I have travelled through Norway before, but i’ve never actually spent a night in this Nordic land of the midnight sun. I once flew in but then immediately borded a train and then ferry onward to Sweden, I’ve hiked over from a national park that straddles both countries, as well as driving in from Sweden to a border town for coffee and cake. So when Ryanair cancelled one of my flights last year, they sent me an £80 voucher that I had to use before the end of March, and as I like a challenge, I searched until I found a return flight for under £80 that was close to a weekend, so I would only need 1 day off work. So ‘Oslo’ Torp it was . . .
I say ‘Oslo’ as Torp airport is actually about 75 miles from the capital, but many budget airlines fly into this small airport instead of the main Oslo one. I would say the majority of the people on my flight and probably the majority of Torp users head onward to Oslo, so the public transport too and from the city is frequent, not too expensive (it is Norway remember) and well-managed. As long as you realise you will have another 90+ minutes of travel after you have landed, I wouldn’t be put off if you want a budget Scandinavian trip.
Arrivals – Scandinavian airlines do provide direct flights from Manchester, Edinburgh, and London to the main Oslo Airport known as Gardenmoen. But for those of us on a budget there are cheaper options from both Manchester and London, to the smaller Torp airport but not much else from the UK that goes direct.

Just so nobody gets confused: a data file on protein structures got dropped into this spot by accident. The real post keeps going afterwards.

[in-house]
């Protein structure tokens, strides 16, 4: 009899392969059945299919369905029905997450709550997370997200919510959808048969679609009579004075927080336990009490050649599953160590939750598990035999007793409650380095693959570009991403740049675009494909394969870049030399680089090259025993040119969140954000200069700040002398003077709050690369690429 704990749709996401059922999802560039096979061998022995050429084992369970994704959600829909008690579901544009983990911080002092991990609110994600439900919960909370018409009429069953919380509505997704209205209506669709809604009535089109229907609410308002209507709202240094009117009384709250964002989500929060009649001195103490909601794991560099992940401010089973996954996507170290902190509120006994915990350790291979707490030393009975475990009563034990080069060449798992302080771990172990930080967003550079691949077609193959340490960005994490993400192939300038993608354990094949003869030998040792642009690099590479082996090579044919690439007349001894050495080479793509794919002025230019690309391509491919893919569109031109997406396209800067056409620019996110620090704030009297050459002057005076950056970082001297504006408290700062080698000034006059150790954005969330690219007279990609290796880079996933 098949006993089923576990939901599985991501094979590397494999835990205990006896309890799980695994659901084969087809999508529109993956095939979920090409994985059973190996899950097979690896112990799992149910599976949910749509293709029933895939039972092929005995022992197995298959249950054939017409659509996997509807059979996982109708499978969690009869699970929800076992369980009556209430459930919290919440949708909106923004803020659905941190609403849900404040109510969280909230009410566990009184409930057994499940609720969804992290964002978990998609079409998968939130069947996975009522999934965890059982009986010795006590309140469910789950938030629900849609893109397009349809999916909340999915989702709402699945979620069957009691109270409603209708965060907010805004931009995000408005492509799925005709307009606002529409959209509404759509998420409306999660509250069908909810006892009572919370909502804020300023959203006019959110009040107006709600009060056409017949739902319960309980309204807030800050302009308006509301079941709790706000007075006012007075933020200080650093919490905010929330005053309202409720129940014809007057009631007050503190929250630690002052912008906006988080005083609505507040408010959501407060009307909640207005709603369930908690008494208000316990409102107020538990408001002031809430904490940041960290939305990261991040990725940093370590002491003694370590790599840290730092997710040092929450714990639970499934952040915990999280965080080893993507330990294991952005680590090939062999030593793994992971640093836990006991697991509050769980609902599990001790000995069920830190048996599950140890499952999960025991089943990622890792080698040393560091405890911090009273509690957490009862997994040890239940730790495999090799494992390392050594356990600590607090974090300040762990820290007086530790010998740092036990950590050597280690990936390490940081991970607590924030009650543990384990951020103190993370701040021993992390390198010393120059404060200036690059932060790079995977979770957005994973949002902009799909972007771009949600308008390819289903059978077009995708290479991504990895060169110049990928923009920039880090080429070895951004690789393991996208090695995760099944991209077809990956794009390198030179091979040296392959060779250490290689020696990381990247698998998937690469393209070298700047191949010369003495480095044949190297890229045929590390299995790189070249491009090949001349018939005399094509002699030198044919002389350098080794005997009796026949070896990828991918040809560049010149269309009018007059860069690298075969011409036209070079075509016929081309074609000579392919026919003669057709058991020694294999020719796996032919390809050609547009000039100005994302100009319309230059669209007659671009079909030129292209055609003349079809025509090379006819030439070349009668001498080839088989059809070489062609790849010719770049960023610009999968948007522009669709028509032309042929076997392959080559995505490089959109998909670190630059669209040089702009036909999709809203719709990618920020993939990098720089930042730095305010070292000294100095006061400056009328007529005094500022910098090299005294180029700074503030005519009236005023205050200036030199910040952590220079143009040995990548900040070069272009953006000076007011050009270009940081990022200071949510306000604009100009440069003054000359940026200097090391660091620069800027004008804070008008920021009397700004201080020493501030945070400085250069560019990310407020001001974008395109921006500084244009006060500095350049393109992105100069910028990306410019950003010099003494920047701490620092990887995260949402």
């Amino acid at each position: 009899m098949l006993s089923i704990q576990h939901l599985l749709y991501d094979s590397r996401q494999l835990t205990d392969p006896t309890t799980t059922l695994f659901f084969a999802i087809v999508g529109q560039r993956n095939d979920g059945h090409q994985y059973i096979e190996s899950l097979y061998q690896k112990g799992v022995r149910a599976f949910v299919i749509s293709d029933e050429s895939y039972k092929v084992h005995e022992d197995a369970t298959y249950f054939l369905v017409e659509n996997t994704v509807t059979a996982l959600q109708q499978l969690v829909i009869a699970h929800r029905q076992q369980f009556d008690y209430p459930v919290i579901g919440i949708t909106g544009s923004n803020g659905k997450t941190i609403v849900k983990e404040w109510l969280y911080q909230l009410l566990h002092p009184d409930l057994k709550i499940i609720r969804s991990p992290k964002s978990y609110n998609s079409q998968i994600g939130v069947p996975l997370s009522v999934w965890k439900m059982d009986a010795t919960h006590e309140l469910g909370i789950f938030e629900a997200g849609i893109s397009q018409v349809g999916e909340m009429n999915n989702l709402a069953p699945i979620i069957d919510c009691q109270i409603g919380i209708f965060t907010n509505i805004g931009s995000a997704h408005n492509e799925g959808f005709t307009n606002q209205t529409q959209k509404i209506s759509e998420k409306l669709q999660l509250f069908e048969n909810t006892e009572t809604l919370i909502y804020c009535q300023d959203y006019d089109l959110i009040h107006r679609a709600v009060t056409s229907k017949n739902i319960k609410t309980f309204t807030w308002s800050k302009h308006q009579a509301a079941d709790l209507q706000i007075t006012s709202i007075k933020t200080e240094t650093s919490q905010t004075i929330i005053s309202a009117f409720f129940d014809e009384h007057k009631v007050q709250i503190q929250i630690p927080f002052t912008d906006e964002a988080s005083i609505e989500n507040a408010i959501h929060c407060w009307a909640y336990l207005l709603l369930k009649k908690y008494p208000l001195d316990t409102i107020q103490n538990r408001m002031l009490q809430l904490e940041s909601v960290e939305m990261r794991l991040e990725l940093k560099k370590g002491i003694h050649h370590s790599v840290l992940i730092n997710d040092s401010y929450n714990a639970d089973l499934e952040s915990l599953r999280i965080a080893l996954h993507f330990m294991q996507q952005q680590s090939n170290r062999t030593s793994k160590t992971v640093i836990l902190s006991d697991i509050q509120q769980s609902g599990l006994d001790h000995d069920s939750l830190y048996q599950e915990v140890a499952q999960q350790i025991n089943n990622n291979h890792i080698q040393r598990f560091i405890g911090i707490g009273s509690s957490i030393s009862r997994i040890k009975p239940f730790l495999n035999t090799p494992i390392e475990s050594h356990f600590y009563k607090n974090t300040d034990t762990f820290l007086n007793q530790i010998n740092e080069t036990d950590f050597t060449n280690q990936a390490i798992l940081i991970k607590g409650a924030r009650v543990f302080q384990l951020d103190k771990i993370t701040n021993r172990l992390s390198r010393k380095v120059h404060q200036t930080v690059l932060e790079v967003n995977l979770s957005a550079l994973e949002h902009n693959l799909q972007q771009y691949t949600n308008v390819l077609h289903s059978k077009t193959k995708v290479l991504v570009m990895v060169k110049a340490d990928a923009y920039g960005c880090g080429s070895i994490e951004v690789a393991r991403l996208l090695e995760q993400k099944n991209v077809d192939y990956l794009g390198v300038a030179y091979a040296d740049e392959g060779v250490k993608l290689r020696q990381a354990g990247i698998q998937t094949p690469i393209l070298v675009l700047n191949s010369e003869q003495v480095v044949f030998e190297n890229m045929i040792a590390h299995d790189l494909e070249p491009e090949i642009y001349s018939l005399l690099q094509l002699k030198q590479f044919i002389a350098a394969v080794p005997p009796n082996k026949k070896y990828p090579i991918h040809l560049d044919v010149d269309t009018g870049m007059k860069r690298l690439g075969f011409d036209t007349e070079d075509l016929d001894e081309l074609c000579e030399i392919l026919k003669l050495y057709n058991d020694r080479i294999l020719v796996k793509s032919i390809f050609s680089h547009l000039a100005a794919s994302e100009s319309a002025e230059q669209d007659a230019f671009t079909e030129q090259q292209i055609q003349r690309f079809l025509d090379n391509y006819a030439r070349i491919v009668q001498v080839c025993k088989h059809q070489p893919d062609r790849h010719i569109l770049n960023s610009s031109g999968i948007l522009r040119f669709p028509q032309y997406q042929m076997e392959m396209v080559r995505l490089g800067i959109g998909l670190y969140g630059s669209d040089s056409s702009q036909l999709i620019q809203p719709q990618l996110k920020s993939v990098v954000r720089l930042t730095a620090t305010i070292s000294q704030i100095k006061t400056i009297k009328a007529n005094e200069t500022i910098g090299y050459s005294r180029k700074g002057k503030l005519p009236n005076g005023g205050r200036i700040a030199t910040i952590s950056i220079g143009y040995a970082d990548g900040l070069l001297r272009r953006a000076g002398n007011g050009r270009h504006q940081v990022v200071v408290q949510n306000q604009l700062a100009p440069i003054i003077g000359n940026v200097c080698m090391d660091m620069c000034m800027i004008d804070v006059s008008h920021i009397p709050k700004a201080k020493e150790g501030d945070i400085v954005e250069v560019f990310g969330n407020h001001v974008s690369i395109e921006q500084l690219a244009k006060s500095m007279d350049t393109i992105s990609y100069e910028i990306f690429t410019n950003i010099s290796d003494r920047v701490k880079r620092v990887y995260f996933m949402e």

Norway is bordered by Sweden, Finland and Russia, but Oslo is situated on the far south of the country, and therefore only close to Sweden. It’s just over an hours drive to the Scandinavian border and a 3 1/2 hour drive from Gothenburg the nearest Swedish city. You used to be able to get the ferry from the UK to Kristiansand a large port south of Oslo, but this route has now been stopped. Oslo itself has a ferry port, but again no direct sailings with the UK, you do have options of sailing in from other Scandinavian locations though. Trains and buses are plentiful into Oslo, and from many Scandinavian destinations such as Tromso, Lillehammer, Stockholm and beyond and something I would like to explore further at some point, I bet the overland scenery is breathtaking.
Getting from Oslo’s main airport into the city centre is easy as there are frequent buses and trains to the main stations in the city, and its the same from Torp, which organises buses too and from the capital according to the flight departures and arrivals, so don’t worry if your flight is delayed, more than likely the bus will delay its departure to suit. I bought a return Torp Ekspressen bus ticket online for £44 before I left the UK (you can also buy on the bus), otherwise you can take a shuttle bus to Torp train station and then board the hourly train to Oslo centre.